Moving long distance requires patience, stamina, and grit. But it doesn’t have to be an awful experience. With some planning, a little know-how, plus some research, you can make the process of moving much easier. But just to help you out, we went ahead and did all the research for you.
After all, settling into a new, far-away land shouldn’t be anything less than transformational!
How Am I Gonna Get Me and My Stuff Where I’m Going?
You have a number of options when planning a long distance move. Your options will all depend on these three things:
- How much stuff you’re hauling
- Your budget
- Personal preference
What if I’m driving?
Some people decide to drive across the country, especially if they are bringing a vehicle or two. Beforehand, however, you should consider:
- Car’s age and how many miles it has clocked
- How many people and things it needs to hold
- If it can handle a long trip without breaking down
If you need to get repairs ahead of time, then trust us, do that first. If that seems like it could be an issue or you just don’t wanna add hundreds of miles to your car, consider getting your car shipped.
Your other options are hitching it (to a truck for towing) or just ditching it. You can always try selling it or trading it in if you decide this is the end of the road for the car.
What about my stuff?
The most hands-off option for getting you and everything long distance is a Full Service moving company. If you have the money for going that route, you need to find one with proper licensing, especially for interstate moves, as opposed to somebody off Craigslist.
What other options are there? Some people who make a long distance move opt to rent a moving truck for loading up their stuff and driving it themselves, then only hire movers for the lifting part, not the driving. This is called Hybrid Moving and can save a lot of money (if you don’t mind the drive).
If you want to leave the driving to somebody else but still want to save money as compared to a Full Service Move, you can opt for portable moving containers like a PODS container. With those, professionals drive your stuff to and from destinations.
A final option to explore is to rent space in a freight truck that a professional driver hauls to your final destination, or sometimes to a warehouse for pick up.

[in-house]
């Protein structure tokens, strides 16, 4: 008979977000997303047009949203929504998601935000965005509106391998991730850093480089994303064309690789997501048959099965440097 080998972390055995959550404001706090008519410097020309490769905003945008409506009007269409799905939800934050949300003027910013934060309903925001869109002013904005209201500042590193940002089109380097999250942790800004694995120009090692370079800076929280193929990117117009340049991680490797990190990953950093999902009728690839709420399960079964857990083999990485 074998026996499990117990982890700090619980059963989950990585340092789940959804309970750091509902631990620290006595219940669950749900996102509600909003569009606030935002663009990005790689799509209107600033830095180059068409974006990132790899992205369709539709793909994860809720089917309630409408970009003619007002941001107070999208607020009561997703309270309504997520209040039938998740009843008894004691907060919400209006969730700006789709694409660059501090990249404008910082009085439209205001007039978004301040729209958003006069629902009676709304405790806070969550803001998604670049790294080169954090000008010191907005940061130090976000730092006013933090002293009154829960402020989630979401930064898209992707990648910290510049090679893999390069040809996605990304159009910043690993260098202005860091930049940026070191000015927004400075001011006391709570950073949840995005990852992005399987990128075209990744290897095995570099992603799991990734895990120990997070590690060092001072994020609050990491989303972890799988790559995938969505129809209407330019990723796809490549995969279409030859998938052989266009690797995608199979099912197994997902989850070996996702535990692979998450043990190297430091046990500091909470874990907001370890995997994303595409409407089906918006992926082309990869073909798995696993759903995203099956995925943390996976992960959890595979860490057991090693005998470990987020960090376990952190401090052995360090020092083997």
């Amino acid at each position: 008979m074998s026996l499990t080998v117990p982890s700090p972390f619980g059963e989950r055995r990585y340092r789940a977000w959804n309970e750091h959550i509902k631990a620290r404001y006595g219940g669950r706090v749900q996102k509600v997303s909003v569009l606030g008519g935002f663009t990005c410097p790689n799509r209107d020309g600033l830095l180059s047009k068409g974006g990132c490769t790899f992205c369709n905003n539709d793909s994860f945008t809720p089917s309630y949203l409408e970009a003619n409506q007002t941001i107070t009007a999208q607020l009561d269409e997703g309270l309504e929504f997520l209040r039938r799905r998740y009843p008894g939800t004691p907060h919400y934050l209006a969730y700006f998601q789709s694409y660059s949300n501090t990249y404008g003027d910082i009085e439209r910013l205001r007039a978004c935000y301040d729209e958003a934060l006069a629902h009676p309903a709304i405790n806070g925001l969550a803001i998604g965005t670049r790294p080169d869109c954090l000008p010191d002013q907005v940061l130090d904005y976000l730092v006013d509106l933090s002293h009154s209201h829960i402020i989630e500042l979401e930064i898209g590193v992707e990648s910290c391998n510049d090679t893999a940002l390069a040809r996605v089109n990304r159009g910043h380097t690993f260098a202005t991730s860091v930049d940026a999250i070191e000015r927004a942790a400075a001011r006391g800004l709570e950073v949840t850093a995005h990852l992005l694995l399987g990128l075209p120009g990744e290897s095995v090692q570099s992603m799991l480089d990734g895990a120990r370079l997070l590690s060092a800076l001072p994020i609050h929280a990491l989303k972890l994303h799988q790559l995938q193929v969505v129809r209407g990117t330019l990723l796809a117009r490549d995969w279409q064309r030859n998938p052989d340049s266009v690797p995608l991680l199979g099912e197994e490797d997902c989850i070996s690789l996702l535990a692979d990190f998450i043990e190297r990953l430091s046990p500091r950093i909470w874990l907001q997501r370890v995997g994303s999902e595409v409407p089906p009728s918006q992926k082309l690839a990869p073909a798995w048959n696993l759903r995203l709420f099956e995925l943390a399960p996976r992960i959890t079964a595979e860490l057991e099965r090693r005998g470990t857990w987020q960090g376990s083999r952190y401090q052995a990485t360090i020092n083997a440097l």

The pros, cons, and prices of all of these options (and much more) are covered extensively on Moving101.
If you opt for a moving crew, make sure you get the answers to these questions:
- How long have you been in business?
- How much experience do you have serving clients moving long distance? How does that compare with the number of local moves you conduct for clients?
- Do you have proper, up-to-date licenses? Are you legally able to work in both states and cross state lines?
- What kind of feedback do you get from clients?
- How would you describe the value you provide for the price you charge?
- What are your policies regarding damaged or lost goods? What are your policies regarding re-scheduling or canceling service?
And you shouldn’t just take their word for it either. Get genuine opinions by consulting verified reviews on HireAHelper or anywhere you look.
What if I’m flying?
If you’re taking a plane to the final destination, you should obviously consider bringing some things with you in luggage or handbags to save money on however you’re moving the rest of your stuff. Pack clothes and personal items that won’t break in the luggage, and bring fragile stuff, such as laptops and digital devices, in your carry-on bag. Paying for extra luggage on a flight is sometimes cheaper than shipping it via snail mail! Pile up your stuff, do the calculations and see what works best with your budget.